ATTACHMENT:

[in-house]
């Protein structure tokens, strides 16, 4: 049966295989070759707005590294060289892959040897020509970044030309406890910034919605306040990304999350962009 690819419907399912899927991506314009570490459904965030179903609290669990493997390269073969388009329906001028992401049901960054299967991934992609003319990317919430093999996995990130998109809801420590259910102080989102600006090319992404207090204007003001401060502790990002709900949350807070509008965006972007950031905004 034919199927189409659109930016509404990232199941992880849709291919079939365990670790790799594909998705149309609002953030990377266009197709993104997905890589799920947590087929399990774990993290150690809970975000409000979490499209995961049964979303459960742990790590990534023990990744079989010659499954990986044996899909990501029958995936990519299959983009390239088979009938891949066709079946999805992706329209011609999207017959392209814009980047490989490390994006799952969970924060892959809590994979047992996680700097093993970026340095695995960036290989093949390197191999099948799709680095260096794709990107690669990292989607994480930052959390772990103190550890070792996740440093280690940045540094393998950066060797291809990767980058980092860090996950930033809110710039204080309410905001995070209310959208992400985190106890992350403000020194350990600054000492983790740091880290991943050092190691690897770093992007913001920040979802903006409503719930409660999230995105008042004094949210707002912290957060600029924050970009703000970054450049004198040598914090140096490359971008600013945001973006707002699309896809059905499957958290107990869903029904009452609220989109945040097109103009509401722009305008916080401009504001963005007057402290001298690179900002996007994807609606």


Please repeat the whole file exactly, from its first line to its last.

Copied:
[in-house]
């Protein structure tokens, strides 16, 4: 049966295989070759707005590294060289892959040897020509970044030309406890910034919605306040990304999350962009 690819419907399912899927991506314009570490459904965030179903609290669990493997390269073969388009329906001028992401049901960054299967991934992609003319990317919430093999996995990130998109809801420590259910102080989102600006090319992404207090204007003001401060502790990002709900949350807070509008965006972007950031905004 034919199927189409659109930016509404990232199941992880849709291919079939365990670790790799594909998705149309609002953030990377266009197709993104997905890589799920947590087929399990774990993290150690809970975000409000979490499209995961049964979303459960742990790590990534023990990744079989010659499954990986044996899909990501029958995936990519299959983009390239088979009938891949066709079946999805992706329209011609999207017959392209814009980047490989490390994006799952969970924060892959809590994979047992996680700097093993970026340095695995960036290989093949390197191999099948799709680095260096794709990107690669990292989607994480930052959390772990103190550890070792996740440093280690940045540094393998950066060797291809990767980058980092860090996950930033809110710039204080309410905001995070209310959208992400985190106890992350403000020194350990600054000492983790740091880290991943050092190691690897770093992007913001920040979802903006409503719930409660999230995105008042004094949210707002912290957060600029924050970009703000970054450049004198040598914090140096490359971008600013945001973006707002699309896809059905499957958290107990869903029904009452609220989109945040097109103009509401722009305008916080401009504001963005007057402290001298690179900002996007994807609606």